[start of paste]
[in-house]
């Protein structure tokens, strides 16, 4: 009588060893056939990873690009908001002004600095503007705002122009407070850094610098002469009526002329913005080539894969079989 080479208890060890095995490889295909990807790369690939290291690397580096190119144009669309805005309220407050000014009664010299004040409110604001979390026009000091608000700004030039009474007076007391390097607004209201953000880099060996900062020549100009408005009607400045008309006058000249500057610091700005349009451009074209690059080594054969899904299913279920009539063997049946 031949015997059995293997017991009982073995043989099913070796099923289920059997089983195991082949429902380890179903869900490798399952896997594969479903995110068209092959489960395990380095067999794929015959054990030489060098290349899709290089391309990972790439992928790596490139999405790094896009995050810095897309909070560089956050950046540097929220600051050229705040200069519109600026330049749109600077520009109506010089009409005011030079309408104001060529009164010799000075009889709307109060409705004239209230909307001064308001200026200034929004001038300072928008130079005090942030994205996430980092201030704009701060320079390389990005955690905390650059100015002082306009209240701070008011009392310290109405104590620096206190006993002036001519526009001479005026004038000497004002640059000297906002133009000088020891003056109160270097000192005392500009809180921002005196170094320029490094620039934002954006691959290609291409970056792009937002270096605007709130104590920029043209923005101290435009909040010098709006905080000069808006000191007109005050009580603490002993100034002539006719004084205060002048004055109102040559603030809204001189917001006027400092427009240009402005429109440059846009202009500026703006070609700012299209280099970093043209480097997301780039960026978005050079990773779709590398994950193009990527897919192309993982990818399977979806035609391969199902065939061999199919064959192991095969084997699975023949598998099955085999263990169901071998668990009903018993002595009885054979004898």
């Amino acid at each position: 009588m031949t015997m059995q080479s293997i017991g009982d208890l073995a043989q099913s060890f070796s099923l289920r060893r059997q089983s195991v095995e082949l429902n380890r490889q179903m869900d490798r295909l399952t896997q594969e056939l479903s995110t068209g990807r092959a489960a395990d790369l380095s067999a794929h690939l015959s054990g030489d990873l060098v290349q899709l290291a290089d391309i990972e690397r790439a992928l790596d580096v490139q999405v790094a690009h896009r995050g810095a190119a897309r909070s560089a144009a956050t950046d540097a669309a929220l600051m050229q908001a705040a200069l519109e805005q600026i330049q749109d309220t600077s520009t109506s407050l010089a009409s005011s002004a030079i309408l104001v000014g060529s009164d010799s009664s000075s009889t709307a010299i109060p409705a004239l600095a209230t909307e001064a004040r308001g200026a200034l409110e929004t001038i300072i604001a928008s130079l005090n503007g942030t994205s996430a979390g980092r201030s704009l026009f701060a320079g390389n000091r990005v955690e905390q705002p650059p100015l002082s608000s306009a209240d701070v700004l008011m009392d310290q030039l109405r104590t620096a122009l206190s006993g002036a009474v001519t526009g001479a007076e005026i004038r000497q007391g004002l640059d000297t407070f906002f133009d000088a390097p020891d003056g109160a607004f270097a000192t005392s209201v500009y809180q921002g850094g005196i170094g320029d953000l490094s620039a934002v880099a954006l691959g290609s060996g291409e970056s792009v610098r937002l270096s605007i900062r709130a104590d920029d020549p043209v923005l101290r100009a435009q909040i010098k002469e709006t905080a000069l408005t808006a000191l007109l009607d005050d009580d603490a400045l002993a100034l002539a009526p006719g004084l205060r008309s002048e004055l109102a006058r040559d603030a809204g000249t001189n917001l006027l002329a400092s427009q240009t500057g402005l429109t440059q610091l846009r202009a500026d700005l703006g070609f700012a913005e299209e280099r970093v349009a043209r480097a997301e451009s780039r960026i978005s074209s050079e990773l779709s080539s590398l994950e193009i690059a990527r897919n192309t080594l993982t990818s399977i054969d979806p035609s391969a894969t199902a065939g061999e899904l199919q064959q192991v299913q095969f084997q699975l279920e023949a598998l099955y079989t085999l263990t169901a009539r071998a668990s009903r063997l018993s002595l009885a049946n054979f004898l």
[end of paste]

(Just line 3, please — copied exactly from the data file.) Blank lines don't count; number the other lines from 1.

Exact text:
């Amino acid at each position: 009588m031949t015997m059995q080479s293997i017991g009982d208890l073995a043989q099913s060890f070796s099923l289920r060893r059997q089983s195991v095995e082949l429902n380890r490889q179903m869900d490798r295909l399952t896997q594969e056939l479903s995110t068209g990807r092959a489960a395990d790369l380095s067999a794929h690939l015959s054990g030489d990873l060098v290349q899709l290291a290089d391309i990972e690397r790439a992928l790596d580096v490139q999405v790094a690009h896009r995050g810095a190119a897309r909070s560089a144009a956050t950046d540097a669309a929220l600051m050229q908001a705040a200069l519109e805005q600026i330049q749109d309220t600077s520009t109506s407050l010089a009409s005011s002004a030079i309408l104001v000014g060529s009164d010799s009664s000075s009889t709307a010299i109060p409705a004239l600095a209230t909307e001064a004040r308001g200026a200034l409110e929004t001038i300072i604001a928008s130079l005090n503007g942030t994205s996430a979390g980092r201030s704009l026009f701060a320079g390389n000091r990005v955690e905390q705002p650059p100015l002082s608000s306009a209240d701070v700004l008011m009392d310290q030039l109405r104590t620096a122009l206190s006993g002036a009474v001519t526009g001479a007076e005026i004038r000497q007391g004002l640059d000297t407070f906002f133009d000088a390097p020891d003056g109160a607004f270097a000192t005392s209201v500009y809180q921002g850094g005196i170094g320029d953000l490094s620039a934002v880099a954006l691959g290609s060996g291409e970056s792009v610098r937002l270096s605007i900062r709130a104590d920029d020549p043209v923005l101290r100009a435009q909040i010098k002469e709006t905080a000069l408005t808006a000191l007109l009607d005050d009580d603490a400045l002993a100034l002539a009526p006719g004084l205060r008309s002048e004055l109102a006058r040559d603030a809204g000249t001189n917001l006027l002329a400092s427009q240009t500057g402005l429109t440059q610091l846009r202009a500026d700005l703006g070609f700012a913005e299209e280099r970093v349009a043209r480097a997301e451009s780039r960026i978005s074209s050079e990773l779709s080539s590398l994950e193009i690059a990527r897919n192309t080594l993982t990818s399977i054969d979806p035609s391969a894969t199902a065939g061999e899904l199919q064959q192991v299913q095969f084997q699975l279920e023949a598998l099955y079989t085999l263990t169901a009539r071998a668990s009903r063997l018993s002595l009885a049946n054979f004898l």